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  1. #1
    Film Forum Moderator Xia_Ke's Avatar
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    Holy crap that was easy! Thanks guys for the help!

    WOOHOO! Just got done processing my first rolls. I did 2 rolls of Plus-X 125, one shot in the Nikkormat and one shot in the Canonet. These were done in Kodak HC-110, dilution H, for 5 1/2 minutes. Thanks again everyone for putting up with my questions. That was WAY easier than I thought it would be. I almost feel stupid for all the fuss

    Happy Shooting!
    Aaron

    PS - Here's a quick shot of how one came out. I know, I know.... I need a scanner. Soon enough, soon enough
    Attached Thumbnails Attached Thumbnails Holy crap that was easy! Thanks guys for the help!-firstnegs.jpg  
    Aaron Lehoux * flickr
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  2. #2
    has-been... another view's Avatar
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    Re: Holy crap that was easy! Thanks guys for the help!

    Awesome! It's pretty amazing pulling the developed negs out of the canister and actually seeing images on them, isn't it?! Looks good, too - clear base (not pinkish tint) and the contrast looks about right (results you get when scanning are what matters, but I see some tonality). Ya did good!

  3. #3
    Not-so-recent Nikon Convert livin4lax09's Avatar
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    Re: Holy crap that was easy! Thanks guys for the help!

    congrats. welcome to the world of black and white film. It's really a thing of beauty, even with excellent digital post processing you just can't get that look of b&w film.

  4. #4
    light wait photophorous's Avatar
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    Re: Holy crap that was easy! Thanks guys for the help!

    Congratulations, Aaron!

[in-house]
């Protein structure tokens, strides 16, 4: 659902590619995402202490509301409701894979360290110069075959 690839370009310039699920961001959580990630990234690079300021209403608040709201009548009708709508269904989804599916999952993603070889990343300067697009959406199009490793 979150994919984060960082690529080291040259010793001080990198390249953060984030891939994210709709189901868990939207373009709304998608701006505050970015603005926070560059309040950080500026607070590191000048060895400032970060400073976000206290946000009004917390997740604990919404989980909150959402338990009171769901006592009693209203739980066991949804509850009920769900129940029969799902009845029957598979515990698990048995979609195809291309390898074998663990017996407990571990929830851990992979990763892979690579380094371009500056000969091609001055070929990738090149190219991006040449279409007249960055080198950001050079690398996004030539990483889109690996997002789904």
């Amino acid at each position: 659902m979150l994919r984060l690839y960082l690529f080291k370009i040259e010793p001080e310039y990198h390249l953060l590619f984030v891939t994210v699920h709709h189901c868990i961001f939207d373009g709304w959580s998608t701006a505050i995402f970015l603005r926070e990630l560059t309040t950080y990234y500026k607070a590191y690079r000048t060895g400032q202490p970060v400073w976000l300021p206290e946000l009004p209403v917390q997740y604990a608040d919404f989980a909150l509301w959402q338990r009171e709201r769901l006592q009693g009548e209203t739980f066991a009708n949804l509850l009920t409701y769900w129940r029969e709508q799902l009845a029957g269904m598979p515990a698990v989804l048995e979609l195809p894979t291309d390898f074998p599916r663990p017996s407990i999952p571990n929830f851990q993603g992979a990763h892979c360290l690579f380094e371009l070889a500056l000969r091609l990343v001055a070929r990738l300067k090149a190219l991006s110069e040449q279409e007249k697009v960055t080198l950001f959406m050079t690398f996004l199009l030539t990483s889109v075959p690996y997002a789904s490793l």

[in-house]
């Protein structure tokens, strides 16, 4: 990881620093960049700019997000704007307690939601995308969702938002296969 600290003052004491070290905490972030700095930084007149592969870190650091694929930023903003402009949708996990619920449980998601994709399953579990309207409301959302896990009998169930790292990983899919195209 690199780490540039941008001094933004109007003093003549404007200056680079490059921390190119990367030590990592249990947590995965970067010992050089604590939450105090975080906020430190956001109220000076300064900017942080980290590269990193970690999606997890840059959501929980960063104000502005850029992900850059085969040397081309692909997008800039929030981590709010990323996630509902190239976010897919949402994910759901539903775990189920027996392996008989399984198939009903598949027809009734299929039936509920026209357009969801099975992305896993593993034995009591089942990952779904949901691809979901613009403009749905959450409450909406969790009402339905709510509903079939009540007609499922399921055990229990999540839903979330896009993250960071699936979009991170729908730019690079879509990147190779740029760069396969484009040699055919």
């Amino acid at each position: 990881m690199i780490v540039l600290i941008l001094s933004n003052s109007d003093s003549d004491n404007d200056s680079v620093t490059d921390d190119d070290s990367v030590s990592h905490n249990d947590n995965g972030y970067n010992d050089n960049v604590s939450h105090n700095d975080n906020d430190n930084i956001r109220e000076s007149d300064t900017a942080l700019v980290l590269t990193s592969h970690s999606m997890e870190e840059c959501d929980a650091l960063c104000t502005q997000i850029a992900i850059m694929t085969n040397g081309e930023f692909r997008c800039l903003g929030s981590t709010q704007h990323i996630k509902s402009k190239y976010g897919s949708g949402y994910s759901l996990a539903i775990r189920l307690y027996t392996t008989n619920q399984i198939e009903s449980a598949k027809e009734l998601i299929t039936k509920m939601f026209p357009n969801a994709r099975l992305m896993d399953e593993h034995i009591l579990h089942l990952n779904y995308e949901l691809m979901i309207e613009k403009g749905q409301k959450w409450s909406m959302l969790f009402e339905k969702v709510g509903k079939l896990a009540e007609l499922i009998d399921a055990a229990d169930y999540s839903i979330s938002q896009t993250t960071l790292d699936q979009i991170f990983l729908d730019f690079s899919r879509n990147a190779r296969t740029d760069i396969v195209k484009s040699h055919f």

It's fun, isn't it?

    Keep it up, and post some pictures when you can.

    Paul

  5. #5
    Film Forum Moderator Xia_Ke's Avatar
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    Re: Holy crap that was easy! Thanks guys for the help!

    Well, went to a local discount store and what do you know, they had gotten in a shipment of electronics from a store that went out of business. They had a couple Canoscan LiDE 70's for only $47.99. Couldn't resist. Frankly, the scanner pretty much stinks for film but, will get me by til I can afford a good scanner. It's kind of hard to judge my negs with this thing. I have to import into Photoshop and convert it. Below is a scan of a couple frames. One is after I did my best to turn it full b&w in Photoshop, the other is a straight grayscale scan. Any advice for converting negs in Photoshop?

    PS- I need to remember to watch my horizon lines I've gotten way to used to straightening horizons being part of my digital work flow.
    Attached Thumbnails Attached Thumbnails Holy crap that was easy! Thanks guys for the help!-first-negs.jpg   Holy crap that was easy! Thanks guys for the help!-first-negs-original.jpg  
    Aaron Lehoux * flickr
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  6. #6
    Not-so-recent Nikon Convert livin4lax09's Avatar
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    Re: Holy crap that was easy! Thanks guys for the help!

    converting negs? as in, just inverting the colors? there's a command invert, i believe it may just be command I, but it's in there somewhere.

  7. #7
    Film Forum Moderator Xia_Ke's Avatar
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    Re: Holy crap that was easy! Thanks guys for the help!

    Thanks Brent I was using the invert command. I think I worded my question wrong. I wondering how I can convert to essentially make it like a "contact print" so I can gauge how my shots would print. I haven't quite learned how to "read" a negative yet. I think I'm overexposing some shots. I'm not sure if it's the meter itself or how I am metering. Most of the ones that looks a little overexposed were shot in pretty harsh midday sunlight. Or could it be they were shot fine but I overdeveloped them???
    Attached Thumbnails Attached Thumbnails Holy crap that was easy! Thanks guys for the help!-first-negs-2.jpg  
    Aaron Lehoux * flickr
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  8. #8
    has-been... another view's Avatar
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    Re: Holy crap that was easy! Thanks guys for the help!

    I always had best luck scanning them as a color slide, then using Invert in Photoshop. From there, use the Channel Mixer (there's a thread about how to do it in Digital Imaging I think) to turn it into b&w. You could use Greyscale but can fine-tune the results with Channel Mixer. Spend a little time with scanning to see if the results on the film are working. If not, try shooting in lower contrast but keep the developing process the same and see how that works.

    I probably mentioned before that changing one variable at the time is the best way to learn what's going on and how one change affects the whole process. It takes a little longer but you'll really know how it all works.

  9. #9
    Senior Shooter Greg McCary's Avatar